AKIRA Movie Review: Poorly written & directed


It’s obviously a film-faking job. The people associated with it are known to have been doing it for years, lifting themes, ideas and even stories lock stock and barrel from foreign films. It’s an official remake of a Tamil film but the Tamil film itself is an admixture of ideas purloined from multiple sources. This is not an idea germinated in culturally rich Indian soil.

I don’t have problem with taking ideas from foreign films and adapting them. This does not look like an adaptation. It looks, sounds, and feels fake.

Akira is a Sanskrit word according to film’s background narration by Konkona Sen Sharma, who, we learn later, plays an honest cop in the film.

The film starts off well as a young girl Akira witnesses an acid attack on a girl by a roadside Romeo and identifies the monsters in a police ‘shinakht’ parade. A goon later attacks her with a knife. Her deaf and wise father (Atul Kulkarni) admits her in a Karate class instead of a dance class. She gets proficient. One day he encourages her to teach a lesson to a gang of goons teasing girls at a bus stop. She fights them and in the process a goon who tries to throw acid on her, suffers himself from acid burns. This is where intelligence ends and idiocy begins. She is convicted and sent to a remand home and next we see her grown up avatar (Sonakhsi Sinha). We soon know that her father is no more and her brother was in Mumbai and he wants her mother and her to shift there, the city of corrupt cops.

What follows is a totally contrived screenplay that brings her into conflict with a gang of corrupt cops led by an ACP rank officer Rane (Anurag Kashyap). They had killed a car accident victim after having discovered a suitcase filled with cash worth crores in the car’s boot. Through a series of co-incidences the story leaks and the cops are forced to kill a few more to cover up their crime tracks. By quirk of fate and another far-fetched co-incidence Akira gets entangled into this and nearly gets killed in a fake encounter. She survives but cops find another way of silencing her. They get her declared mad and admit her in a mental asylum to turn her into a vegetable through shock-therapy treatment. She survives and fights back. Will she succeed? In the mean time the honest cop SP Rabia (Konkona Sen Sharma) is also onto the tricks of the gang of corrupt cops.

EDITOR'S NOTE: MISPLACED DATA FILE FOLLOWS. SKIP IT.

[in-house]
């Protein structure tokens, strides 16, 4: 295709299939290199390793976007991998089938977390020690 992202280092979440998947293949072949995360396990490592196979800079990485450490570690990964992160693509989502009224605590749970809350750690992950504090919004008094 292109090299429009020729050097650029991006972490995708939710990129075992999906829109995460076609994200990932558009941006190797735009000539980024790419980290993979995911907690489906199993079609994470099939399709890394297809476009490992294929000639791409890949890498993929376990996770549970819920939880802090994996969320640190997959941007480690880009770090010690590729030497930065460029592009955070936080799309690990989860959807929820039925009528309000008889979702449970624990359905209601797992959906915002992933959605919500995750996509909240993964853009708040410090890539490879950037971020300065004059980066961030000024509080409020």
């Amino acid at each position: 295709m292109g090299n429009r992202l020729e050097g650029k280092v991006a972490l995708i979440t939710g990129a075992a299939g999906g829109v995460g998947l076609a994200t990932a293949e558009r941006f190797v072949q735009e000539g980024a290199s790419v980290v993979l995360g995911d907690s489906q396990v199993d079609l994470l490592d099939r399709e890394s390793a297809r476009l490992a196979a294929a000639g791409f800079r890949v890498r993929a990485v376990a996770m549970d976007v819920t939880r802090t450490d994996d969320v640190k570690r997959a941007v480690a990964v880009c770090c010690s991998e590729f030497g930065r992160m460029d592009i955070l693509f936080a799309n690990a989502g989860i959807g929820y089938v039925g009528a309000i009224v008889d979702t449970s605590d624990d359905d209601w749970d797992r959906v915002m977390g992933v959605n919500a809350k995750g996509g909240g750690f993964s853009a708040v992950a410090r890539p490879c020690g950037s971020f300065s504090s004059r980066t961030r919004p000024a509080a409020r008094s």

If this film was meant to aid Sonakshi Sinha in establishing herself as a solo heroine or a female Dabangg , it succeeds partially. She fights well in a few of her elaborately choreographed fight sequences but the moronic screenplay turns even weirder in the second half of the film and negates all positives. Coincidences and stupidities begin to pile up and you are left wondering if the film is designed to make a Dabangg out of Sonakshi Sinha or a Mogambo out of Anurag Kashyap.

The film is shot well and is a commendable effort on various technical parameters.  

Directed by AR Murugadoss, Produced by AR Murugadoss, Fox Star Studios, Written by Karan Singh Rathore (Dialogue), Screenplay by AR Murugadoss (Additional Screenplay), Santha Kumar (Original Screenplay), Story by Santha Kumar Based on Mouna Guru By Santha Kumar, Starring Sonakshi Sinha, Konkona Sen Sharma, Anurag Kashyap, Music by Songs: Vishal–Shekhar Background Score John Stewart Eduri Cinematography R. D. Rajasekhar Edited by A. Sreekar Prasad Production company A.R.Murugadoss Productions
Distributed by Fox Star Studios

Rajesh Kumar Singh

Share on Google+